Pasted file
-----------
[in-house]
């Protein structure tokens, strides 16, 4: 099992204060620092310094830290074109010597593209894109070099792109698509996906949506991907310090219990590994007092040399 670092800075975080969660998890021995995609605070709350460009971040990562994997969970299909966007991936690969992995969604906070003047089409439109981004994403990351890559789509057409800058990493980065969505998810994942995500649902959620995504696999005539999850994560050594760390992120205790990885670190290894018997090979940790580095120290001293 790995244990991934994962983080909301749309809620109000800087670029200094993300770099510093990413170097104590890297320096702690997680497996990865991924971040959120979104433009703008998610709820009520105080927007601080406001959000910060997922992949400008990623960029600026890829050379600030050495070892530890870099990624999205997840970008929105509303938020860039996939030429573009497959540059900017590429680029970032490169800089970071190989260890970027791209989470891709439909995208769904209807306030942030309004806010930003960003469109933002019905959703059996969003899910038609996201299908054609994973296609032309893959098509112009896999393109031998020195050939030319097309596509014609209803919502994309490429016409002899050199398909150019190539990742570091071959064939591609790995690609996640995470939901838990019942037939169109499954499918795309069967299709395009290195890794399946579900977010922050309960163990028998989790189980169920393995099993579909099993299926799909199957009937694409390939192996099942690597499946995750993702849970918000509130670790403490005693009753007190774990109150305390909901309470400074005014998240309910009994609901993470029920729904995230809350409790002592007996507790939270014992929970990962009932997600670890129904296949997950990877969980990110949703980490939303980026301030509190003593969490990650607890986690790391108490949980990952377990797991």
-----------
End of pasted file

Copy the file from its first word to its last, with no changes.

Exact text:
[in-house]
């Protein structure tokens, strides 16, 4: 099992204060620092310094830290074109010597593209894109070099792109698509996906949506991907310090219990590994007092040399 670092800075975080969660998890021995995609605070709350460009971040990562994997969970299909966007991936690969992995969604906070003047089409439109981004994403990351890559789509057409800058990493980065969505998810994942995500649902959620995504696999005539999850994560050594760390992120205790990885670190290894018997090979940790580095120290001293 790995244990991934994962983080909301749309809620109000800087670029200094993300770099510093990413170097104590890297320096702690997680497996990865991924971040959120979104433009703008998610709820009520105080927007601080406001959000910060997922992949400008990623960029600026890829050379600030050495070892530890870099990624999205997840970008929105509303938020860039996939030429573009497959540059900017590429680029970032490169800089970071190989260890970027791209989470891709439909995208769904209807306030942030309004806010930003960003469109933002019905959703059996969003899910038609996201299908054609994973296609032309893959098509112009896999393109031998020195050939030319097309596509014609209803919502994309490429016409002899050199398909150019190539990742570091071959064939591609790995690609996640995470939901838990019942037939169109499954499918795309069967299709395009290195890794399946579900977010922050309960163990028998989790189980169920393995099993579909099993299926799909199957009937694409390939192996099942690597499946995750993702849970918000509130670790403490005693009753007190774990109150305390909901309470400074005014998240309910009994609901993470029920729904995230809350409790002592007996507790939270014992929970990962009932997600670890129904296949997950990877969980990110949703980490939303980026301030509190003593969490990650607890986690790391108490949980990952377990797991």